Despite hundreds of pounds of extra heft, the Focus Electric offers similar roadholding joys as its gasoline counterparts. The battery is mounted under its floorpan, giving the car a low center of gravity that makes it feel planted. Torque from the electric motor turns the Focus into a fantastic jouster in urban traffic. However, like many EVs, the Focus Electric's power drops off under heavy load approaching highway speeds, say north of 50 mph. This Focus feels most at during the stoplight drag races of day-to-day city traffic.
Inside, the Focus Electric is more-or-less identical to every other five-door Focus hatchback. There are different screens in the digital instrument cluster display and center-stack display, of course, showing energy consumption and remaining range. The main difference—or drawback—inside the electric version of the Focus is in the cargo area, due to the onboard charger sitting in a box spanning the area between the rear wheel arches, creating a hump approximately 10-inches high. Ford has fitted a clever movable floor that either tilts down to meet the bottom of the hatchback opening or lifts up to provide a level floor in what remains of the load space--but it's a major compromise.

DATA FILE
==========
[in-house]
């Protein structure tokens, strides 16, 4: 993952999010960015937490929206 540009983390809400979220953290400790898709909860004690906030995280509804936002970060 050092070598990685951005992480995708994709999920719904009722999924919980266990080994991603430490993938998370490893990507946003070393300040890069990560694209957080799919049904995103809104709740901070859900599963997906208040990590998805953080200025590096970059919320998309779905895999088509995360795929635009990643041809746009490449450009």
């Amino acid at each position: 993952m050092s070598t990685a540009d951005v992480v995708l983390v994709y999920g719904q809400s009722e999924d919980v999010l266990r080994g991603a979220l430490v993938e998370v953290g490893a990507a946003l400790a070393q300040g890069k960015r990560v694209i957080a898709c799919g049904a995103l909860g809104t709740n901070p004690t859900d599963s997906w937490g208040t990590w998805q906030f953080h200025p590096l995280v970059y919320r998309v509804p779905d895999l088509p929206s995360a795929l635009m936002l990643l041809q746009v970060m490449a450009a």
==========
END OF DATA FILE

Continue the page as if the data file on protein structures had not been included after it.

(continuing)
The Focus Electric was launched at a price of $40,000, but as electric-car prices have fallen, Ford has had to follow suit. It starts at about $30,000, very much line with the base models of the Leaf, which is now the standard to which other makers must compare. But you'll rarely spend that much in real terms thanks to a $7,500 federal income-tax credit, an additional purchase rebate of $2,500 in California, and numerous other state and municipal incentives. Its all-electric drivetrain will even grant you use of California's carpool lanes when you don't have passengers.
The Focus Electric isn't available everywhere, however. The low-volume model is either Ford's cautious attempt at a commercially viable electrified vehicle or a straight-up "compliance car" built to appease California regulators. Regardless of Ford's intentions, the product is a high-quality vehicle that leaves its owners generally satisfied.
Still, the company puts far more marketing effort behind its C-Max and Fusion Hybrid models, both of which are offered as plug-in hybrid Energi versions. Ford appears to believe that plug-in cars will be much more popular if they have gasoline engines to extend their range.
The EPA rates the Focus Electric at 76 miles of range (on combined city and highway cycles) and 105 MPGe, or Miles Per Gallon-equivalent, a unit measuring the distance an electric vehicle can travel on the same amount of energy found in 1 gallon of gasoline. While the efficiency is about average for the class, the range is slightly lower than the comparable Leaf (84 MPGe) or VW e-Golf (83 MPGe). That discrepancy will become more marked when a model of the 2016 Nissan Leaf is launched with more than 100 miles of rated range.
Because its charger operates at up to 6.6 kw, the Focus Electric can fully recharge its battery in under four hours via a 240-volt Level 2 charging station. The Focus Electric offers no option for DC quick charging, however, which the Nissan Leaf and VW e-Golf do.